By Corey Murtha
I finally get my hands on 5th Cell’s Scribblenauts and what happens? I lose two straight hours of my life flying around in a jet pack and shooting a rocket launcher at helpless boogey monsters, cowboys and crocodiles. Drawing from its Nintendo DS counterparts, Scribblenauts Remix for iOS combines basic objectives with the endless creativity of the player. If you can think it, you can make it part of the game.
For the uninitiated, 2D side scrolling platform puzzler Scribblenauts is built around a basic concept. Type the name of an object (any object), include creative adjectives (any adjectives) and use your creation to help your character attain the star in each level. Some things you create can be equipped by your character (named Maxwell in the game) or his allies. It’s more of a creative brainstorming exercise than a traditional game, or at least a game in the same sense that playing with Legos is a game. The iOS version, ported by Iron Galaxy Studios, includes levels from the original Nintendo DS game, its sequel, and ten brand new levels.
Level objectives include things like help the mad scientist turn into a dragon, or populate the horror movie set with appropriate props. In one particular level, you’re tasked with helping a heavily armored knight cross a body of water where a hungry crocodile swims. One method to solve this might be to write the word “lightning,” send the lightning to strike the water to kill the crocodile, then write “raft,” move your character and the knight onto the raft, and cross the water unscathed. Or, you could write the words “giant leviathan,” which summons a giant mythical water serpent that kills the crocodile, then kills you and the knight. This, however, results in failure. You could also try my personal favorite method, strapping on a jet pack and bombarding the crocodile with rocket shells, bananas, ice cream cones or anything else you can think of. Prefix creative adjectives to your nouns and you can summon a “huge pink banana” a “shy monster” or a “love potion,” all of which have different implications in the game depending on the situation.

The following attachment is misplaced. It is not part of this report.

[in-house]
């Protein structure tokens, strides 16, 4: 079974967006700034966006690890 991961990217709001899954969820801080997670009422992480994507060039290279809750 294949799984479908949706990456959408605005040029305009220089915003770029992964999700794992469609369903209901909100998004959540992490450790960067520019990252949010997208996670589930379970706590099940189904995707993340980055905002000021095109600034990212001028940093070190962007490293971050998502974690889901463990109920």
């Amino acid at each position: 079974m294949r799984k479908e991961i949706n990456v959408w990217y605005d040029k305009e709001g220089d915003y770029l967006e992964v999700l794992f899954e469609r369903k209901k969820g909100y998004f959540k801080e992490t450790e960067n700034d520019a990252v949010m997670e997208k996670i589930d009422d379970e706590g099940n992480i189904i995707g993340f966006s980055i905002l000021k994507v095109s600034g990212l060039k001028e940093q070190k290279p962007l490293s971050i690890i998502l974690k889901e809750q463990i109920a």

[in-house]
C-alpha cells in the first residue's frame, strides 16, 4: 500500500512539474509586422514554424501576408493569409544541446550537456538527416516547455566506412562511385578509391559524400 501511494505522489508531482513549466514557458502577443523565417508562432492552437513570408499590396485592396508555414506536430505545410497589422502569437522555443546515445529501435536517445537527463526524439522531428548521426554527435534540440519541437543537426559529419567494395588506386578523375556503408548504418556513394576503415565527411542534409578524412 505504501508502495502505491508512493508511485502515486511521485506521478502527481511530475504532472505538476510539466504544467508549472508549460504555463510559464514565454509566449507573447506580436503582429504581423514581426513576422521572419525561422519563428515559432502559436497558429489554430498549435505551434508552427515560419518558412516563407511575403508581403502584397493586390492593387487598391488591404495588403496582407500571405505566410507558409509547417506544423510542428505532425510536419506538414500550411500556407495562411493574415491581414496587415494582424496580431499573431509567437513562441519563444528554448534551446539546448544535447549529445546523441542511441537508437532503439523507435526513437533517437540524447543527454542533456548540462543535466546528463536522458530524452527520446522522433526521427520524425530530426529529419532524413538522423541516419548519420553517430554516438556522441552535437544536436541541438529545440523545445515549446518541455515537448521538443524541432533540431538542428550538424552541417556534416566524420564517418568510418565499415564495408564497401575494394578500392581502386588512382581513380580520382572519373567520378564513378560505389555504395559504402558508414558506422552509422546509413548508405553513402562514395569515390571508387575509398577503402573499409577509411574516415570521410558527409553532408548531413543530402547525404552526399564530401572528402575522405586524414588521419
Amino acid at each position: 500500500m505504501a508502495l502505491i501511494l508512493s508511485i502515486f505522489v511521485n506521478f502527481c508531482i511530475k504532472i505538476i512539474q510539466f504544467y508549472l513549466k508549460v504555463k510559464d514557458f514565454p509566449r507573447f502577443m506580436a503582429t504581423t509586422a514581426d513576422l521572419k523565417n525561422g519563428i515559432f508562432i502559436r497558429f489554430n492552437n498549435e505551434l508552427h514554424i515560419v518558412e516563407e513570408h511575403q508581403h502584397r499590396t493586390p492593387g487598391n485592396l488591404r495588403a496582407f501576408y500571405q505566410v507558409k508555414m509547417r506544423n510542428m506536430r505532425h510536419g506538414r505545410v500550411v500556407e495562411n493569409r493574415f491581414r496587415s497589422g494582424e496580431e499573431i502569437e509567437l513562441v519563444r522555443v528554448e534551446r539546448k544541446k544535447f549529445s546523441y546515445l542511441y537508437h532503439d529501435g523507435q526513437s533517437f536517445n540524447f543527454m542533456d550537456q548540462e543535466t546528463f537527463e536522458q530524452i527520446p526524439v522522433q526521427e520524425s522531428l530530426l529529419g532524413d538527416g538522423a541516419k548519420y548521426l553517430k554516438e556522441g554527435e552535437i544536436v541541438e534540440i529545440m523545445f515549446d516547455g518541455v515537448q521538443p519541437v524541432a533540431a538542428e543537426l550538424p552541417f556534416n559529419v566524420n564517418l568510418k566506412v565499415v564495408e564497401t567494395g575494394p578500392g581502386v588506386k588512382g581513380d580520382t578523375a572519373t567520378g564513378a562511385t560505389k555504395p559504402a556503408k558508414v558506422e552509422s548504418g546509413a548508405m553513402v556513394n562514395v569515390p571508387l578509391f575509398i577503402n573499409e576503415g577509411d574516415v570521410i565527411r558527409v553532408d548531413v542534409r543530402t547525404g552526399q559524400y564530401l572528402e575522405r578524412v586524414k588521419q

At some point, you may need to summon a dangerous predator into a level. However, in order to attain the star, your character and any allies must survive to the end. This is a situation where it might be more helpful to write “sleeping lion,” rather than “ravaging sabertooth.” The key is to think outside the box, which leads to a richer overall experience and appreciation for the game’s deep database. There is some crossover in the game’s dictionary. Writing “artist” will result in the same French beret wearing gasbag as “painter.” But this is rare.
The port makes sense for iOS. Considering the integration of the touch keyboard and multi-touch, the interface is smooth and intuitive. It can be difficult at times selecting a smaller object in the game world, given the relatively small screen on an iPhone and relative fatness of a human finger. This isn’t much of an issue, though, since gameplay in Remix is rarely time sensitive.
Scribblenauts Remix runs a bit short for a $4.99 game, considering how many hours a $0.99 game from the Apple Store can get you nowadays. However, there is plenty of potential for add-on content, something the best iOS games are prone to do. No matter what, it’s worth the refreshing experience; just forgo your venti non-fat, 6 pump extra hot chai tea latte for a day.
Rating: 5 Stars